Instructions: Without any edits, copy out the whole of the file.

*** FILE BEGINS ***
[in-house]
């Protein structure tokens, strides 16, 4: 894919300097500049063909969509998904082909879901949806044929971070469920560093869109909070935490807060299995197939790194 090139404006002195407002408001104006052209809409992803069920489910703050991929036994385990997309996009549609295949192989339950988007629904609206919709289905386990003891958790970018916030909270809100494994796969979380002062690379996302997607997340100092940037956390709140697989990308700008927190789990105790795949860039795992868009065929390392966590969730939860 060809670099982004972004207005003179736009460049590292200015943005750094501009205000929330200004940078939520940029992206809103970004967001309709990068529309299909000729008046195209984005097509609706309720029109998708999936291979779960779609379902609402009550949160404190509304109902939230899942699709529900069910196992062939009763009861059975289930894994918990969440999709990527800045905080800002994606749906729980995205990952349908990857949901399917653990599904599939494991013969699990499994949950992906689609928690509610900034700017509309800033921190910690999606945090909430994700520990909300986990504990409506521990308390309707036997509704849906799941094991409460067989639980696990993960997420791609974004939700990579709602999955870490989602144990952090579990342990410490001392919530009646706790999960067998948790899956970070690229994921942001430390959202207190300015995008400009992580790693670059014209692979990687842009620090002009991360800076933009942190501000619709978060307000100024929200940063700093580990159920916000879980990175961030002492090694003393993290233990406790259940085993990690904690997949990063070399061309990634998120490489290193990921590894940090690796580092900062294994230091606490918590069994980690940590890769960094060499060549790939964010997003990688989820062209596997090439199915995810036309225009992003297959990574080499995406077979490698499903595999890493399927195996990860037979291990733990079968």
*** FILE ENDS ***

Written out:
[in-house]
């Protein structure tokens, strides 16, 4: 894919300097500049063909969509998904082909879901949806044929971070469920560093869109909070935490807060299995197939790194 090139404006002195407002408001104006052209809409992803069920489910703050991929036994385990997309996009549609295949192989339950988007629904609206919709289905386990003891958790970018916030909270809100494994796969979380002062690379996302997607997340100092940037956390709140697989990308700008927190789990105790795949860039795992868009065929390392966590969730939860 060809670099982004972004207005003179736009460049590292200015943005750094501009205000929330200004940078939520940029992206809103970004967001309709990068529309299909000729008046195209984005097509609706309720029109998708999936291979779960779609379902609402009550949160404190509304109902939230899942699709529900069910196992062939009763009861059975289930894994918990969440999709990527800045905080800002994606749906729980995205990952349908990857949901399917653990599904599939494991013969699990499994949950992906689609928690509610900034700017509309800033921190910690999606945090909430994700520990909300986990504990409506521990308390309707036997509704849906799941094991409460067989639980696990993960997420791609974004939700990579709602999955870490989602144990952090579990342990410490001392919530009646706790999960067998948790899956970070690229994921942001430390959202207190300015995008400009992580790693670059014209692979990687842009620090002009991360800076933009942190501000619709978060307000100024929200940063700093580990159920916000879980990175961030002492090694003393993290233990406790259940085993990690904690997949990063070399061309990634998120490489290193990921590894940090690796580092900062294994230091606490918590069994980690940590890769960094060499060549790939964010997003990688989820062209596997090439199915995810036309225009992003297959990574080499995406077979490698499903595999890493399927195996990860037979291990733990079968």